The drive between Lubbock and Sugar Land takes 8 to 10 hours, depending on your road personality. I usually get looks of pity when I mention this fact to friends; however this drive is something that I am really going to miss. It's like I was telling a friend of mine yesterday, you just kind of have to accept that you are about to spend an entire day on the road, and give in to the experience. I am not very Texan, and have never felt that I really belong in Texas, but over the course of these trips across the state, I have fallen in love with it.
There are only about 15-20 small towns you drive through along the route that I take. They are all adorable and quirky in their own way. One town, Hamilton, boasts the slogan: "What a Hometown Should Be." And it is. Then there is Gatesville, where some of my friends are from, a town known for their high-security prisons. I also pass through Fort Hood. And there is one landmark I will never forget, which marks the halfway point in my trip. Believe it or not, this little ranch in the middle of nowhere just outside of Comanche is called Deep Shit Cattle Co. No joke. Don't blink or you're bound to miss it. There are also tons of antique stores, Dairy Queens, and town squares along the way (surprisingly few Starbucks), but none of these places take more than 5 minutes of your trip. The rest of the day is filled with open land and sky.
Thus, if you are driving this alone as I usually do, the majority of the trip is spent in your own little world. When you are not stuck behind a huge semi going 60 and trying (unsuccessfully) to stifle your road rage, you are left to your music and your thoughts. I went through about 7 CDs this last trip, a few of which I had not listened to in ages and brought back memories from high school, and one of which was "Learn to Speak Italian." This particular CD poses somewhat of a dilemma, as it supplies all of the names and locations for you. Thus, when someone asks me my name and where I'm from, I just know I'll answer, "Mi chiamo Maria Santoni; sono di Dondra," which means, "My name is Maria Santoni; I am from London." That's false, by the way. But I am learning more with every trip.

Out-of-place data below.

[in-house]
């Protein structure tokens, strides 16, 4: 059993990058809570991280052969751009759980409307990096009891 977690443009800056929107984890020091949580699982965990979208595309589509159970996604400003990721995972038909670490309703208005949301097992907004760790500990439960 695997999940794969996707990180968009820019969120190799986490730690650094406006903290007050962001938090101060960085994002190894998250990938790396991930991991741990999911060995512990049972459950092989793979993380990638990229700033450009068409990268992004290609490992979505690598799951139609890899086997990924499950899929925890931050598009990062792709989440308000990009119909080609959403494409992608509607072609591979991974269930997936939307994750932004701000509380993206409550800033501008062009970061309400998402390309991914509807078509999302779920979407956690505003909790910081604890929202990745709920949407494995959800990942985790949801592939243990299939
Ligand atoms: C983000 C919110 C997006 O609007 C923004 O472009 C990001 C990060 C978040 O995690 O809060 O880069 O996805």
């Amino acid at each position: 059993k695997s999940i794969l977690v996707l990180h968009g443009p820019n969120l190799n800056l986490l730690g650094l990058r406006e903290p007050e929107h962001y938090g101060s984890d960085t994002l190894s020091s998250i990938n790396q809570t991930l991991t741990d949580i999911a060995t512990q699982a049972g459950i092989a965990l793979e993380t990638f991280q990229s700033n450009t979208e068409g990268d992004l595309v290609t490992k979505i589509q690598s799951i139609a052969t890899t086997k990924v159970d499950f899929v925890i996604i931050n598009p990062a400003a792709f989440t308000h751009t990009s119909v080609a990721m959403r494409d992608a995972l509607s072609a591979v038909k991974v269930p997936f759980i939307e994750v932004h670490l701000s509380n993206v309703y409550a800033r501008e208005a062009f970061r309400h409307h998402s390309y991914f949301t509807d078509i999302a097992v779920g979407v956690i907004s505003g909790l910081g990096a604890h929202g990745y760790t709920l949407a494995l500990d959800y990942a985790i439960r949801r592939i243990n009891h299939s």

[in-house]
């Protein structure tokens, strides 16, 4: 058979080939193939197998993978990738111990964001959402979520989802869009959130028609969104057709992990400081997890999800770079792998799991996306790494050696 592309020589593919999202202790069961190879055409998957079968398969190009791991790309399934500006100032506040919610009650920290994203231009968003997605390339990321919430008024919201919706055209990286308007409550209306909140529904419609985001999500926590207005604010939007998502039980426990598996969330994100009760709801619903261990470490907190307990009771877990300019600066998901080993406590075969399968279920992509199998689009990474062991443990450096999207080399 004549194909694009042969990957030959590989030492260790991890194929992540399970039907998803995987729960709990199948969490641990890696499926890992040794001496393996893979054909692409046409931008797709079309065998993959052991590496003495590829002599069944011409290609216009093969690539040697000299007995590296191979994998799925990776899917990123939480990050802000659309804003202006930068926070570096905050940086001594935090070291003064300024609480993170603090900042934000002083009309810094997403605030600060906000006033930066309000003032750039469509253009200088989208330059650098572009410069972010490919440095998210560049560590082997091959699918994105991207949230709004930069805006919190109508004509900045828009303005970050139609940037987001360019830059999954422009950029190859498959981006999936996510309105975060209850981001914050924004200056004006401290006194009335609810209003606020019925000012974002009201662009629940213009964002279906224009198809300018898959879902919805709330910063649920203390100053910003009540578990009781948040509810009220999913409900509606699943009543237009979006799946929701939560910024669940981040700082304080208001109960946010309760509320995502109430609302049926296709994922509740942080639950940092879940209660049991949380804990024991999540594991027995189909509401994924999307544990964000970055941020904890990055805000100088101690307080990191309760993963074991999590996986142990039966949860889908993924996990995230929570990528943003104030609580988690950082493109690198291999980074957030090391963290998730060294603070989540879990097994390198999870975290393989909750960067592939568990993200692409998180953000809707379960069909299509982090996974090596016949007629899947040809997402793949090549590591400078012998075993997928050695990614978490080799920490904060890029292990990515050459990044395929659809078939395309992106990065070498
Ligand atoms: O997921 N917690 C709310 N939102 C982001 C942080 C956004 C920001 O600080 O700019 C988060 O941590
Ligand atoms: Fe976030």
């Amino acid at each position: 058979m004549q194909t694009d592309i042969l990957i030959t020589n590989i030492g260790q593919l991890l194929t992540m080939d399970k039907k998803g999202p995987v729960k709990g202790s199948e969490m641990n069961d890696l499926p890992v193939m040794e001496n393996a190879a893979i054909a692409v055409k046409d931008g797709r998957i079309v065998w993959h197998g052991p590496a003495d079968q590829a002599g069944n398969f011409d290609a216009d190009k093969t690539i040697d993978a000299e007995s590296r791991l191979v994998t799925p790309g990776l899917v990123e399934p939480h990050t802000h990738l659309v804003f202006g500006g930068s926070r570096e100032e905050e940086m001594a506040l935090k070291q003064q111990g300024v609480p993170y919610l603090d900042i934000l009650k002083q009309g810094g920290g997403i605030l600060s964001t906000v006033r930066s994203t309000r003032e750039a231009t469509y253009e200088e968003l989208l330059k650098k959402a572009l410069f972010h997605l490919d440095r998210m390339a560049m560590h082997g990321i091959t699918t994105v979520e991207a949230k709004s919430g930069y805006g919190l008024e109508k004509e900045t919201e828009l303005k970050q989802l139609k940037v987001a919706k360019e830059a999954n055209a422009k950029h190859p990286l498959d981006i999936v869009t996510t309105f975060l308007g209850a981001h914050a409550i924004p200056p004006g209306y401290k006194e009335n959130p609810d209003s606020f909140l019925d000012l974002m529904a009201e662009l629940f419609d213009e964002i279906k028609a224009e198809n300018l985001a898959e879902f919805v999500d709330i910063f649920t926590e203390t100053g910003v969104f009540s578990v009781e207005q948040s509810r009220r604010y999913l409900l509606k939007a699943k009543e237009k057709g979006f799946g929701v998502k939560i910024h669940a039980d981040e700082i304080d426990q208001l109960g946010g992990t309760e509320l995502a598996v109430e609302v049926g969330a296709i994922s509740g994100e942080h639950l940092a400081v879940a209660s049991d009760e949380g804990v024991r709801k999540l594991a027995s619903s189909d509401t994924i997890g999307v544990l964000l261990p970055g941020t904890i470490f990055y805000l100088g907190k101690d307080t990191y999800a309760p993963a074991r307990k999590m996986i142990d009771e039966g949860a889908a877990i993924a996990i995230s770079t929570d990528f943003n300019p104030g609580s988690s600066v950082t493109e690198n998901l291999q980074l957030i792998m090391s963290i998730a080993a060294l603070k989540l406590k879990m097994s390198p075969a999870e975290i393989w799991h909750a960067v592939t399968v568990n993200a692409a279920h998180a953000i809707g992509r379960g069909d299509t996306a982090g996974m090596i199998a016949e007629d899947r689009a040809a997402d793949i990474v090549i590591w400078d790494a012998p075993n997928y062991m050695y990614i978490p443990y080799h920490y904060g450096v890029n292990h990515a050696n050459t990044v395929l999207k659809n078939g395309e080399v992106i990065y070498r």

Other than that I thought a lot about my future. I just graduated, and I'm at this odd point in my life in which I have nowhere to go and nothing to do, but I could go anywhere and do anything my heart desires. So what does my heart desire? Too many things, I can't decide. I'm dying to travel, I have a degree in graphic design and am going to use it (how, I don't know), but I would also love to learn to cook, and maybe open my own shop somewhere, maybe teach somewhere down the road, and I definitely need to start that band. I figure I'll work it out along the way, for now I just need to choose one direction and go with it. I'm a big girl now, and if I find I am unhappy with what I am doing, I can always change it.
Anyway, I highly recommend this kind of drive to anyone and everyone. If you are ever presented with such a long "boring" task, dive in headfirst and embrace it. As with every other experience, you may get more out of it than you thought.